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Pasternack Blog

The 5th Generation of Mobile Wireless (Not to be confused with $5,000 Large)

The 5th Generation of Mobile Wireless (5G) has been a hot topic of discussion for the past several years, and is likely about to be a hot economic topic and 5G trials and rollouts begin this year and next year. Most people are familiar with the upgrade from 3G to 4G, and appreciate the ability to better surf the web and use cloud-based apps and services from their smartphones that 4G enabled. The transition from 4G to 5G, however, is going to be an entirely different experience. Where 4G was largely an incremental improvement in technology and performance over 3G systems, 5G is planned and predicted to be a complete wireless and connectivity revolution.

The main goals for 5G is to provide a platform for connecting everyone, and everything, everywhere in the world. Also, the wireless performance capabilities of 5G systems are planned to offer data rates many times what 4G can provide, and do so using less energy, with greater coverage, presenting lower latency, providing for faster moving user equipment (UE), be more reliable, and allow for massive machine-type communications to fuel the Internet of Things and Industry 4.0. This includes the technology to support many other markets and industries with enhanced wireless connectivity, not just mobile wireless users, including automotive, augmented reality/virtual reality, machines, smart homes, and more. To do so, many countries, international standards organizations, and international industry consortiums have been discussing and debating the exact specifications and performance parameters of 5G for the past several years.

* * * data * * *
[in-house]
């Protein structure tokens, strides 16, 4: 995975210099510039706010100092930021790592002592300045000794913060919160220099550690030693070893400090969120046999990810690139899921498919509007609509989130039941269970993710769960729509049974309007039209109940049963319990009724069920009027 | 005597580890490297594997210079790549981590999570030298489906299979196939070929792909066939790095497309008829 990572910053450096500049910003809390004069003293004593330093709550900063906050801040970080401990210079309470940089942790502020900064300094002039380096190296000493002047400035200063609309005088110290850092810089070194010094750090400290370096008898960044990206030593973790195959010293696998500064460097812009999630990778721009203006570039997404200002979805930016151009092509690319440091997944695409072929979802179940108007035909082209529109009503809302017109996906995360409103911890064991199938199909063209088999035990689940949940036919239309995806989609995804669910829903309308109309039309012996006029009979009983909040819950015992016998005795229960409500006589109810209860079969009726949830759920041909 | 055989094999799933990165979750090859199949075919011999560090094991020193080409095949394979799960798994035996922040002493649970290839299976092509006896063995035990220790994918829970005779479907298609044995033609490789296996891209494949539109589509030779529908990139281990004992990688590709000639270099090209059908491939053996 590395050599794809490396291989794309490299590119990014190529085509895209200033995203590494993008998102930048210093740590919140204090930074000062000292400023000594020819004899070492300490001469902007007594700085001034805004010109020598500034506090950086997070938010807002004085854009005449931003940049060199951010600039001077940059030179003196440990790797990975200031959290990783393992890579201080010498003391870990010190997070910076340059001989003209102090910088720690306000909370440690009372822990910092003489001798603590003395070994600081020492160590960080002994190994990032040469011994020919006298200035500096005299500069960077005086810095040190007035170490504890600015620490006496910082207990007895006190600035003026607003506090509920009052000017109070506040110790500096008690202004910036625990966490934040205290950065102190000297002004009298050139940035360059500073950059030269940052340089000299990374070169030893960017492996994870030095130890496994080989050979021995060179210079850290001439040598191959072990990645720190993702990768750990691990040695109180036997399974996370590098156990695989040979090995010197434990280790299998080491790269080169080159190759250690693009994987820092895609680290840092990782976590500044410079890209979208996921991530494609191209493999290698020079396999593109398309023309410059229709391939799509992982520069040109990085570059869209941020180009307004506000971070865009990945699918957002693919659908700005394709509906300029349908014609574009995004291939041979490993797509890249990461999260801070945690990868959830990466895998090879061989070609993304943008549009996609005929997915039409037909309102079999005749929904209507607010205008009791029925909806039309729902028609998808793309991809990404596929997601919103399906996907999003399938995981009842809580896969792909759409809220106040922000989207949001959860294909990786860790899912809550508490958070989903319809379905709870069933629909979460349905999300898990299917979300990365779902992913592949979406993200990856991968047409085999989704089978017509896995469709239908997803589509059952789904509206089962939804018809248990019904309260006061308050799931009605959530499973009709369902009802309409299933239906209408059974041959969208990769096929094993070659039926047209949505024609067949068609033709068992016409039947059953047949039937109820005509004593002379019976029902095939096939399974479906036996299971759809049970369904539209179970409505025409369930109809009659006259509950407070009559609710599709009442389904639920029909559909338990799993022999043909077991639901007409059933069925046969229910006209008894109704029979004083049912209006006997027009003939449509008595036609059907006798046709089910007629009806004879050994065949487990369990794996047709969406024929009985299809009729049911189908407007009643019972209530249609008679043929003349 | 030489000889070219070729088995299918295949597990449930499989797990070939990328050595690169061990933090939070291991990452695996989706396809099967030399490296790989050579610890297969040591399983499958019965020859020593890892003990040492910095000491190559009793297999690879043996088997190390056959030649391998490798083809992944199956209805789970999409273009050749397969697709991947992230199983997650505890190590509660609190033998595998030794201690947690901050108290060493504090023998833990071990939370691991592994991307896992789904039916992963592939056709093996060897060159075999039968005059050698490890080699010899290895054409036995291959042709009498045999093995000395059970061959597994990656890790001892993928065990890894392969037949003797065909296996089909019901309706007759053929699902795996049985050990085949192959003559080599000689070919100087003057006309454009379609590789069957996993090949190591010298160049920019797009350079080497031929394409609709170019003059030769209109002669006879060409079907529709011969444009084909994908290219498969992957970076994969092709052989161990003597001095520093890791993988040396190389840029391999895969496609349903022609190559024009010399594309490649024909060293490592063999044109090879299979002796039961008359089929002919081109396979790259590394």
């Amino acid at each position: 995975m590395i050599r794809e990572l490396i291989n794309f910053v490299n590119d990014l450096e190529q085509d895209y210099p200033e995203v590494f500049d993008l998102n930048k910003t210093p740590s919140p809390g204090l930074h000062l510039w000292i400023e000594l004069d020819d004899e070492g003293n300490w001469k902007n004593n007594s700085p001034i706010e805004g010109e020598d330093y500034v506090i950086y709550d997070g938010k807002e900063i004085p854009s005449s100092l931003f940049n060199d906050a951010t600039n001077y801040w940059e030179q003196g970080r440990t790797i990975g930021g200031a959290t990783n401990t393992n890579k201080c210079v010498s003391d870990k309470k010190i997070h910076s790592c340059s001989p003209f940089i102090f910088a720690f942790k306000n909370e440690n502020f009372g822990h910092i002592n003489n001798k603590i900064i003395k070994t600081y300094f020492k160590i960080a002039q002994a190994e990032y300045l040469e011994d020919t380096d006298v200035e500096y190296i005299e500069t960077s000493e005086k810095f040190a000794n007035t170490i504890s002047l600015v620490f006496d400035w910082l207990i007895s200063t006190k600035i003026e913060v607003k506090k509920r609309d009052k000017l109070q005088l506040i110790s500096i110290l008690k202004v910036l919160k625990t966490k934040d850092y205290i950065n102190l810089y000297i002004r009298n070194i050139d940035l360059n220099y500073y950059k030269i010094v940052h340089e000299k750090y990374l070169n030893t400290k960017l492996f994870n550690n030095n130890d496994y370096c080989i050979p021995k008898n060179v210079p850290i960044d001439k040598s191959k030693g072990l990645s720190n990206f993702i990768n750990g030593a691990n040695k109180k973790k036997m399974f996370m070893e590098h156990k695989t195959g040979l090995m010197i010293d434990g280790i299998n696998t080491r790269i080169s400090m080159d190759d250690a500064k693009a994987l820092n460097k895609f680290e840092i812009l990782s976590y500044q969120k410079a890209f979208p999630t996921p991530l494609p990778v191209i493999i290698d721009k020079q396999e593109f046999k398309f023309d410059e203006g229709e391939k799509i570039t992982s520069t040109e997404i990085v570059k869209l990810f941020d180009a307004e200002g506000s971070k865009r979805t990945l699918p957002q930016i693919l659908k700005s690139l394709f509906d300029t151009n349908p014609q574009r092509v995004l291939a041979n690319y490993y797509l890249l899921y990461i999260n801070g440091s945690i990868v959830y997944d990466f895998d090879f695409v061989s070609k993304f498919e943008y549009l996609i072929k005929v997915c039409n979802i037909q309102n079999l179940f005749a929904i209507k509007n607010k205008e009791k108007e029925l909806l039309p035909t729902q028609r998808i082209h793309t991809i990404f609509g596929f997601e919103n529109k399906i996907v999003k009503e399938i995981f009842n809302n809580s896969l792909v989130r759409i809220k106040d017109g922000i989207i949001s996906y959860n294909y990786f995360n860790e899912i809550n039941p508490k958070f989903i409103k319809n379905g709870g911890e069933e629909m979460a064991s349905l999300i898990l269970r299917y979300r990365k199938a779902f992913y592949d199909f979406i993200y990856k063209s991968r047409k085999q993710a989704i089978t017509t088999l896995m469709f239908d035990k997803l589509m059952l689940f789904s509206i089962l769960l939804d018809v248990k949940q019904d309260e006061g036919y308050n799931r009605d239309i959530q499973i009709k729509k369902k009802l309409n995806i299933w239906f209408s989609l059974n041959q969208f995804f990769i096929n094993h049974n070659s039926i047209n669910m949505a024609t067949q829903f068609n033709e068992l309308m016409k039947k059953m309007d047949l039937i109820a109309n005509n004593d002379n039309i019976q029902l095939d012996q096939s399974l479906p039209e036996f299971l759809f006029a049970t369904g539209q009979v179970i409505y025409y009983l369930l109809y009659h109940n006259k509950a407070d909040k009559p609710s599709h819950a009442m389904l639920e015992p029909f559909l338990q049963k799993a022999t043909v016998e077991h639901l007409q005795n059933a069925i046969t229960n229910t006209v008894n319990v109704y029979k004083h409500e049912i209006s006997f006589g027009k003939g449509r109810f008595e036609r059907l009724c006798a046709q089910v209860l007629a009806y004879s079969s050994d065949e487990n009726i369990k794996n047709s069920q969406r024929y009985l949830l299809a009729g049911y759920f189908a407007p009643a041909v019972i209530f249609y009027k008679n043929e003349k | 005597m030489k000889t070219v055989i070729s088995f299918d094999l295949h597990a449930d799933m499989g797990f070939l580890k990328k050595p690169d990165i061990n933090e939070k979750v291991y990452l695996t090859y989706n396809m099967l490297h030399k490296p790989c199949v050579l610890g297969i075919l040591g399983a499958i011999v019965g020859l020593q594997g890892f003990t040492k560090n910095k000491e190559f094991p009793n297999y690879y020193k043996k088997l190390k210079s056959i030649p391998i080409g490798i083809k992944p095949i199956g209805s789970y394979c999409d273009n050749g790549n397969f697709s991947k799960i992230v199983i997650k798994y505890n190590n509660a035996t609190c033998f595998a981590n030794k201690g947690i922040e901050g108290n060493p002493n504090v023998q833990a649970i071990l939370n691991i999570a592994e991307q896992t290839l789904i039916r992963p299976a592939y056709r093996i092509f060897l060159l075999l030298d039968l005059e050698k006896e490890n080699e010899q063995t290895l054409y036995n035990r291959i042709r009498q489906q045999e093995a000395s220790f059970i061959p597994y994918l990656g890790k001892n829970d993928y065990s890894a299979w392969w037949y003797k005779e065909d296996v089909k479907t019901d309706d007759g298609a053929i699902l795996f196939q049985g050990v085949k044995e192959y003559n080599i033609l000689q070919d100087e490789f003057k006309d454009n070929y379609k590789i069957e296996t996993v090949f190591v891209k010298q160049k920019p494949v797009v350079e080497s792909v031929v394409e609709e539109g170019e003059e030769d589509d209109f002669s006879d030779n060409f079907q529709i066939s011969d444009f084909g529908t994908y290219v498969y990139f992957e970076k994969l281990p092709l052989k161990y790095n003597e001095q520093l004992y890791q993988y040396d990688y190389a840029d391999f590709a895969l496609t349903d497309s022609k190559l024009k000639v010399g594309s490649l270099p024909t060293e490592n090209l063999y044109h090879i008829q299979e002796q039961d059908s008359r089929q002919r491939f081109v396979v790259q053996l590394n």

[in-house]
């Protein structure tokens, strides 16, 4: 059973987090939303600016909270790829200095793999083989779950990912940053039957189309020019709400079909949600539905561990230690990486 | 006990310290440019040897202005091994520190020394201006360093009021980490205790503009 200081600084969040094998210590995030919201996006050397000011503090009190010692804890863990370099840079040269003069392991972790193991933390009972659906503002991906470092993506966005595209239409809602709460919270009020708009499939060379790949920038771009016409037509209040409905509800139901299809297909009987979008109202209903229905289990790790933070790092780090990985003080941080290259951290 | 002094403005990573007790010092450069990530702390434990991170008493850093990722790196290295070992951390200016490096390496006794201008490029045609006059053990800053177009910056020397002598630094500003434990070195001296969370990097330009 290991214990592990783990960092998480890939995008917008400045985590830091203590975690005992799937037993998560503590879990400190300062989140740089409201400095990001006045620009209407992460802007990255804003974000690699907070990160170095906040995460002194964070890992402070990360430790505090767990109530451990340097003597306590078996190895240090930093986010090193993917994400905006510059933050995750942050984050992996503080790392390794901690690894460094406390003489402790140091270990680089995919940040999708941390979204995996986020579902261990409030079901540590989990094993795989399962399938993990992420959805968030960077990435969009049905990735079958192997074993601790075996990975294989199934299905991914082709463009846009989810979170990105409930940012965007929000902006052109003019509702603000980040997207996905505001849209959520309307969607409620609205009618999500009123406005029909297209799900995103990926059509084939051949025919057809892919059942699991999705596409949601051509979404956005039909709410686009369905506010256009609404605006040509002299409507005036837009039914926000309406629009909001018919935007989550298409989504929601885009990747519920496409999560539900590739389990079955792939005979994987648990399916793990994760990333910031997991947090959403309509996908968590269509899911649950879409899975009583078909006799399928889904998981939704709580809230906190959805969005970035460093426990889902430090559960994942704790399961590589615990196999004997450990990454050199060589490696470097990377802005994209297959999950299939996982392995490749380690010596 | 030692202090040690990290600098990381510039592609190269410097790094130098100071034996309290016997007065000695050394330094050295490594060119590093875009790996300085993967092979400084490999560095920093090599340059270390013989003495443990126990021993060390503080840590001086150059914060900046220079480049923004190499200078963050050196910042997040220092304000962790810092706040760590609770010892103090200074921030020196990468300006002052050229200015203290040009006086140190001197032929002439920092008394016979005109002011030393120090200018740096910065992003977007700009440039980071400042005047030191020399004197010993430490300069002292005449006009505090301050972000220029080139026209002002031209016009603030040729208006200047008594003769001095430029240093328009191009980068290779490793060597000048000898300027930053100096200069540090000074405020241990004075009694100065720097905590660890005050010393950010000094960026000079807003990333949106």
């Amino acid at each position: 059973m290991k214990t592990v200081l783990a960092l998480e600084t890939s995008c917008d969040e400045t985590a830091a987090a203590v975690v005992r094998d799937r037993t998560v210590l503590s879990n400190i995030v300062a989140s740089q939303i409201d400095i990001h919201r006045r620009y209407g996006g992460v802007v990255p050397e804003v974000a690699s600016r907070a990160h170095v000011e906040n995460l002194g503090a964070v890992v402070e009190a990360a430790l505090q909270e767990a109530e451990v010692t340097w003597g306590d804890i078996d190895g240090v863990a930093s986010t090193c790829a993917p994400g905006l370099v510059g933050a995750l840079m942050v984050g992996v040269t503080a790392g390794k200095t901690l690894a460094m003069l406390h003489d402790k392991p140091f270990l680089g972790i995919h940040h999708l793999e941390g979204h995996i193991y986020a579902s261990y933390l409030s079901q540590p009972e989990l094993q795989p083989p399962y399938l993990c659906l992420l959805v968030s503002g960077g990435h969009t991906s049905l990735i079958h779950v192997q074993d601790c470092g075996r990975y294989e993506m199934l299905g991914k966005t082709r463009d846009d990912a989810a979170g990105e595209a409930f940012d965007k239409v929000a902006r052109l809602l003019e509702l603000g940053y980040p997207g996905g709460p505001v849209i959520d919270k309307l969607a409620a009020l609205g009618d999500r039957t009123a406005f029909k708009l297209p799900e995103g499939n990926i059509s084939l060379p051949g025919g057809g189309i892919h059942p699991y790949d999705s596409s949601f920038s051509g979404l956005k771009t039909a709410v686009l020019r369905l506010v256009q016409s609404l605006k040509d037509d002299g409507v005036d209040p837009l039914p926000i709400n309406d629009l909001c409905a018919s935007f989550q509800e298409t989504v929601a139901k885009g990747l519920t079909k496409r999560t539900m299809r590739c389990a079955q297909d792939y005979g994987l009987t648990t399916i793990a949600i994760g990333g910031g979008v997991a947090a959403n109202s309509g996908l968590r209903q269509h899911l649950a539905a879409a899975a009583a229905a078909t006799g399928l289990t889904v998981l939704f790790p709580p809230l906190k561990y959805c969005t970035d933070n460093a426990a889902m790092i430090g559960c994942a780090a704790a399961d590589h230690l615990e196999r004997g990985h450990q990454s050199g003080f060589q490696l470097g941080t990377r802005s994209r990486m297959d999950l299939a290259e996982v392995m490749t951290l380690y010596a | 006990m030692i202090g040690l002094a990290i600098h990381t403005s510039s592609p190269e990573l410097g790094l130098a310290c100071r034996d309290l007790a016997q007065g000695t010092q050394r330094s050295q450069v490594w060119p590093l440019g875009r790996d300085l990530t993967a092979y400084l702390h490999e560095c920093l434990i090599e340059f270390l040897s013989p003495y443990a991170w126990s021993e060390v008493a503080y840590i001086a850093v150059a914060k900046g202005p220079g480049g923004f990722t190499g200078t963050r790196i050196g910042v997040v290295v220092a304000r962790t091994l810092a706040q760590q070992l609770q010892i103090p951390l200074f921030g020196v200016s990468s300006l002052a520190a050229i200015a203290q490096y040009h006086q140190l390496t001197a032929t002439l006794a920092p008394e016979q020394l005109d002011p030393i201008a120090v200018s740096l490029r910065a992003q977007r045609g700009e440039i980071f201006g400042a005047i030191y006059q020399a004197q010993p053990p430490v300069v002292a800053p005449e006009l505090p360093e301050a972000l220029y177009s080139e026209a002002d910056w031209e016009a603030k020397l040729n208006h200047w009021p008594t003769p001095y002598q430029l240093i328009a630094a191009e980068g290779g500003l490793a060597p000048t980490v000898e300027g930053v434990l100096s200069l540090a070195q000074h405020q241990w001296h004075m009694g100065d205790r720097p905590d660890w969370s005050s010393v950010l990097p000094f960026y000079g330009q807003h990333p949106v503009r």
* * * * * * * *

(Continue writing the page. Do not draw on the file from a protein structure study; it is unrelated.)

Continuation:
The finalized specifications were being planned to be released by the International Telecommunications Union (ITU) and the 3rd Generation Partnership Project (3GPP) at the International Mobile Telecommunications event in 2020 (IMT-2020). However, the market forces for mobile operators and service providers have encouraged these companies to accelerate their timetables, and in turn, encourage the specification and standardization bodies to shorten theirs. With 5G spectrum still being discussed and reorganized around the world, the upcoming early releases of 5G are taking a slightly different image that was previously predicated.

The non-standalone 5G new radio (NSA 5G NR) is the interim 5G specification, as part of the 3GPP Release 15, that will help bridge the gap between 4G and 5G. Mainly, NSA 5G NR provides the specifications for the sub-6 GHz spectrum, frequency bands, carrier aggregation (CA), and MIMO aspects of 5G, and provides for millimeter-wave (mmWave) 5G operation for enhanced throughput using an LTE control plane signal. The new 5G frequency bands and enhanced CA and MIMO specifications for NSA 5G NR are allowing for 5G-like performance while leveraging existing technologies and infrastructure. This interim specification will also provide the foundation for upcoming trials and deployments of early 5G systems, so that the technology, especially the mmWave technology, can be better understood for the full 5G specifications in 3GPP Release 16 and IMT-2020.

Interesting new business opportunities have emerged for early 5G, as handset and UE manufacturers are not likely to have smartphones and other UE with NSA 5G capabilities until the end of 2019. One of the most talked about, and available, new opportunities is fixed wireless services (FWS) to the home, which is the use of 5G wireless technologies to deliver last mile data services, including television, home internet, and voice-over-IP (VoIP) phone calling. As other opportunities are found from the increased data rate, lower latency, and enhanced reliability of 5G services, new uses for wireless connectivity will emerge.

All of the 5G trials, deployments, and product/service developments will require sourcing of RF and microwave components at a much faster rate and with greater accessibility and knowledgeable support than what telecommunications operators have had to contend with while sourcing in the past. Fortunately, Pasternack has a proven track record, and a substantial staff of RF product experts, ready to facilitate the transition to a more connected world.